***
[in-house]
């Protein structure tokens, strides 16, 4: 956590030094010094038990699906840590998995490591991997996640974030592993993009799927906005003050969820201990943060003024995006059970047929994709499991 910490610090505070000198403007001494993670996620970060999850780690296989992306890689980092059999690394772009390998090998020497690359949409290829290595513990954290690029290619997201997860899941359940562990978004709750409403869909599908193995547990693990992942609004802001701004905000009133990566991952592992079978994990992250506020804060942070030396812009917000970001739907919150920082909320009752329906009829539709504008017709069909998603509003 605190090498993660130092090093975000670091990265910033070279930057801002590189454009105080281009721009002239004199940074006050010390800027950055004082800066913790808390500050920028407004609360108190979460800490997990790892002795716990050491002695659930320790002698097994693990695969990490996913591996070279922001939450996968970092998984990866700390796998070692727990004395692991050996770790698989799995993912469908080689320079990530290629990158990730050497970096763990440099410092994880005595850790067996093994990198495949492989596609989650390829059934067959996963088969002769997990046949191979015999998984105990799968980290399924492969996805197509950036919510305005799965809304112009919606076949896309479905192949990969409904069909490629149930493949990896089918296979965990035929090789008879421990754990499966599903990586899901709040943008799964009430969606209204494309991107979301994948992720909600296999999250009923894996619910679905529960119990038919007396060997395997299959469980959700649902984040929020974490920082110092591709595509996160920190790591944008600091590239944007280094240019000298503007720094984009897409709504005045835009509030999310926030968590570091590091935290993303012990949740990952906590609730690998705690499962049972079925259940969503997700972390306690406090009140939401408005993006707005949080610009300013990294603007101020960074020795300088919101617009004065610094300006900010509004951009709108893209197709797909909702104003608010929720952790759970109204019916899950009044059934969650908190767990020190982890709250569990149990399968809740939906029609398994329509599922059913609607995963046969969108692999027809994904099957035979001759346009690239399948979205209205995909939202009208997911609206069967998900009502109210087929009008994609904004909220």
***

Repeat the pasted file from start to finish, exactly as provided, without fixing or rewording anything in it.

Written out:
[in-house]
């Protein structure tokens, strides 16, 4: 956590030094010094038990699906840590998995490591991997996640974030592993993009799927906005003050969820201990943060003024995006059970047929994709499991 910490610090505070000198403007001494993670996620970060999850780690296989992306890689980092059999690394772009390998090998020497690359949409290829290595513990954290690029290619997201997860899941359940562990978004709750409403869909599908193995547990693990992942609004802001701004905000009133990566991952592992079978994990992250506020804060942070030396812009917000970001739907919150920082909320009752329906009829539709504008017709069909998603509003 605190090498993660130092090093975000670091990265910033070279930057801002590189454009105080281009721009002239004199940074006050010390800027950055004082800066913790808390500050920028407004609360108190979460800490997990790892002795716990050491002695659930320790002698097994693990695969990490996913591996070279922001939450996968970092998984990866700390796998070692727990004395692991050996770790698989799995993912469908080689320079990530290629990158990730050497970096763990440099410092994880005595850790067996093994990198495949492989596609989650390829059934067959996963088969002769997990046949191979015999998984105990799968980290399924492969996805197509950036919510305005799965809304112009919606076949896309479905192949990969409904069909490629149930493949990896089918296979965990035929090789008879421990754990499966599903990586899901709040943008799964009430969606209204494309991107979301994948992720909600296999999250009923894996619910679905529960119990038919007396060997395997299959469980959700649902984040929020974490920082110092591709595509996160920190790591944008600091590239944007280094240019000298503007720094984009897409709504005045835009509030999310926030968590570091590091935290993303012990949740990952906590609730690998705690499962049972079925259940969503997700972390306690406090009140939401408005993006707005949080610009300013990294603007101020960074020795300088919101617009004065610094300006900010509004951009709108893209197709797909909702104003608010929720952790759970109204019916899950009044059934969650908190767990020190982890709250569990149990399968809740939906029609398994329509599922059913609607995963046969969108692999027809994904099957035979001759346009690239399948979205209205995909939202009208997911609206069967998900009502109210087929009008994609904004909220």